BOOK REVIEW: Introduction to Permaculture

Introduction to Permaculture, Bill Mollison

Introduction to Permaculture

Introduction to Permaculture

This is pretty much the classic textbook on permaculture.  Don’t believe me?  What if I told you Mr. Mollison INVENTED the word permaculture to describe the multi-tiered growing system he developed on his Australian land.  Yep, that’s the guy.  And although he can be credited with this amazing feat, he doesn’t waste time with jargon in his book.  Instead, he gets right down to the business of how to most effectively plan land for both environmental and personal maintenance.

To describe it in brief, permaculture involves the integration of native plants and animals in a system that eliminated the need for additional inputs such as fertilizers and outputs such as yard waste. To see things from a permaculture perspective, a goat is no longer just a furry animal that makes funny noises, but rather a recycling and fertilizing machine, that, when properly utlilized, can keep an orchard pest (and pesticide) free while providing milk, companionship, and dung for the garden.  So too with chickens, cows, horses, fish, even green mulches.  Everything in a system must be looked at in terms of its TOTAL needs and outputs, and a balanced system can be created that makes the best use of everything available.

Of course there is a lot of plant talk here.  After all, it makes perfect sense to use native flora wherever possible.  And though Mr. Mollison is located far from the US of A, there is lots of good information here for any aspiring permaculturist.  Especially interesting is the discussion of planting cycles which replace the traditional English planting system of crop rotation followed by fallow periods to recoup soil nutrients.  He shows that by properly mixing plants with different strengths (such as leguminous nitrogen fixers and natural pesticides), you can completely eliminate fallow fields while still improving yields.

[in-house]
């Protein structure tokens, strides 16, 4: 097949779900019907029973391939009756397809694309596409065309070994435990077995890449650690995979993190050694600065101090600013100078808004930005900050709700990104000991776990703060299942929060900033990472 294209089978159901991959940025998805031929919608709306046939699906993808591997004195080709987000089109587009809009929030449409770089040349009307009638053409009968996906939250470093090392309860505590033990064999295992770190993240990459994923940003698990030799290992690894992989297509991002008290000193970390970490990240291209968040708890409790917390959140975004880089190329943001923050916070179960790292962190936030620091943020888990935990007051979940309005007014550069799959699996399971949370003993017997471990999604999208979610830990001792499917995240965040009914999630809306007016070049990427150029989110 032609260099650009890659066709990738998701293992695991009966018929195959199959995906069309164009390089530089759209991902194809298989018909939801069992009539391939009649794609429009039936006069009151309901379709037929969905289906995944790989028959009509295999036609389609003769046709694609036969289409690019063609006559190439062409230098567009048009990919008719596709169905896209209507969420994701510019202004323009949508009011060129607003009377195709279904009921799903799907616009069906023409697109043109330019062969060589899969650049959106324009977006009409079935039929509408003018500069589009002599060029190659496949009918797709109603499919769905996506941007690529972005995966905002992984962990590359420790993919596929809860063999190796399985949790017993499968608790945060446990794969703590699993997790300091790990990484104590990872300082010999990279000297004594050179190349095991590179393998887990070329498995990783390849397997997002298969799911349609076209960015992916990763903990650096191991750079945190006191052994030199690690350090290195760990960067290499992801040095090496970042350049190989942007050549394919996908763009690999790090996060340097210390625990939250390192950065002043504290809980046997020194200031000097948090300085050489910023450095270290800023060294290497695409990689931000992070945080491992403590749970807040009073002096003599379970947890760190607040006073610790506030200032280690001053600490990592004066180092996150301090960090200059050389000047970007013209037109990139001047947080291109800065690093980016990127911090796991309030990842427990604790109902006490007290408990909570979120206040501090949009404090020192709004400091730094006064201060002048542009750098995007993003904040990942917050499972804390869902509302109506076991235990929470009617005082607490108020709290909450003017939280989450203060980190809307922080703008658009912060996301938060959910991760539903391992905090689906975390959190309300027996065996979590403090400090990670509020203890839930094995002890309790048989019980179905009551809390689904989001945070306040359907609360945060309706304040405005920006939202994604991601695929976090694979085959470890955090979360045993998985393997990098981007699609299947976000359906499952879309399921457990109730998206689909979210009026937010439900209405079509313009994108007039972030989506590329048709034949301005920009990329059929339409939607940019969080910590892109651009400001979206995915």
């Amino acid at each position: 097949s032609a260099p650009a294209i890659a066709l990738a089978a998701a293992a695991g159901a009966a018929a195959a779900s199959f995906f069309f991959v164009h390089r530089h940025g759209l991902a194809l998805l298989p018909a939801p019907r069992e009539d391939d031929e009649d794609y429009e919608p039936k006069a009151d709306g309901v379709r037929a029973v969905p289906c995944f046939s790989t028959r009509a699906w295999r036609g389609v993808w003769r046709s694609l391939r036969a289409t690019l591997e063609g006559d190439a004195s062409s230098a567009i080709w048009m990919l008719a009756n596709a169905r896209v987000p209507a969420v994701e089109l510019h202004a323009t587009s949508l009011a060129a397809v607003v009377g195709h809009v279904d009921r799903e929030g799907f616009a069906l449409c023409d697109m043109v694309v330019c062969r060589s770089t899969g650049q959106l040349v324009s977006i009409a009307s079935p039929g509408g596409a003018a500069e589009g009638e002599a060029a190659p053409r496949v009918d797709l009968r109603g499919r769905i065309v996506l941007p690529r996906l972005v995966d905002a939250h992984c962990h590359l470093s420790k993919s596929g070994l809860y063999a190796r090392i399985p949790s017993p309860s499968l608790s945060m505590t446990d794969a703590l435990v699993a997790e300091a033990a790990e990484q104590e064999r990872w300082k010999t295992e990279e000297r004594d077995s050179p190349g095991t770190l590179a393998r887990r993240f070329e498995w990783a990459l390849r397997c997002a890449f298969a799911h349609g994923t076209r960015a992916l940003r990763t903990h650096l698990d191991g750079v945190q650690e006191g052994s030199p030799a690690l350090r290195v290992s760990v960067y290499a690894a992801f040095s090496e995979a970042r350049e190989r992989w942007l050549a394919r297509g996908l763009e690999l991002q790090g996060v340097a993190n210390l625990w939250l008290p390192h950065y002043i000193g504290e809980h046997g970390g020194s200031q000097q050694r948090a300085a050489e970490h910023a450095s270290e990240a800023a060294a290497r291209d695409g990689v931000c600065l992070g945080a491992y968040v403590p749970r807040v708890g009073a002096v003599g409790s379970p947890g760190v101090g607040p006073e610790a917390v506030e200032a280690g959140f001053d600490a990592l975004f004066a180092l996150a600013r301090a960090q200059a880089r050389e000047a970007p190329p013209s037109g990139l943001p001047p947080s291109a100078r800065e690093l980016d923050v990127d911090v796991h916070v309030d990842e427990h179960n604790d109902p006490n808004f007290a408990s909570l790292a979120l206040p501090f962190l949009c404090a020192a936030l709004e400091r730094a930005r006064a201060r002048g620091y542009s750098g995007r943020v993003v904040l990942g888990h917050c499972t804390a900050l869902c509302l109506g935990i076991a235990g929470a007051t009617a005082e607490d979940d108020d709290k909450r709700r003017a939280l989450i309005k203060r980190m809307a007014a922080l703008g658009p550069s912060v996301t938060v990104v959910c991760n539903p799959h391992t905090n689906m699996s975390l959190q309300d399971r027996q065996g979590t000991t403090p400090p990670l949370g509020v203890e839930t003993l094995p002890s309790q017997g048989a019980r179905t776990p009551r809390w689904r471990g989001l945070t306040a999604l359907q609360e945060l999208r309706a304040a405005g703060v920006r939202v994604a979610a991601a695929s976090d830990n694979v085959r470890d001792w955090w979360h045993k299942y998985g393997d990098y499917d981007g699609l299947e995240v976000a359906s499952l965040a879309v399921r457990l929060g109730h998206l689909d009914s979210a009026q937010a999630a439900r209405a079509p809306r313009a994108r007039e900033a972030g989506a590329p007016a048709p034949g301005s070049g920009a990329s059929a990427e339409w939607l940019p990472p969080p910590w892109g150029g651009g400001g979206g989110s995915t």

There’s a nice discussion of water management too, with ideas for ways to increase the productivity of “transition zones”, those microclimates along the edges of land and water which are traditionally the most diverse of a given area.

Now, none of this information would be very useful if it weren’t also practical.  After all, you don’t want to hike five miles for water every day any more than a woman in Kenya does.  Nor do you want to be flooded out every time it rains.  To that end, there is a lot of discussion in the book about how to situate the various components of your permaculture system so that you have easy access to the things you need and living takes as little energy input as possible.  Bravo for that reality check!

Overall, the book covers familiar ground in many areas, though it’s important to note that in actuality, as it was written in the EARLY 90s, this was the pioneering work that others have since used as inspiration.   I would certainly recommend it to any gardeners, off-grid enthusiasts, botanists, or just plain nature lovers out there.  Everything is nicely illustrated and purely practical.  Even in reading, he keeps extra work down to a minimum.

RATING: 5 / 5 stars

LENGTH: about 200 pages of pretty easy reading

PRACTICALITY: lots of sage advice here for anyone at any stage of land development and also good theoretical discussion of the lifestyle.

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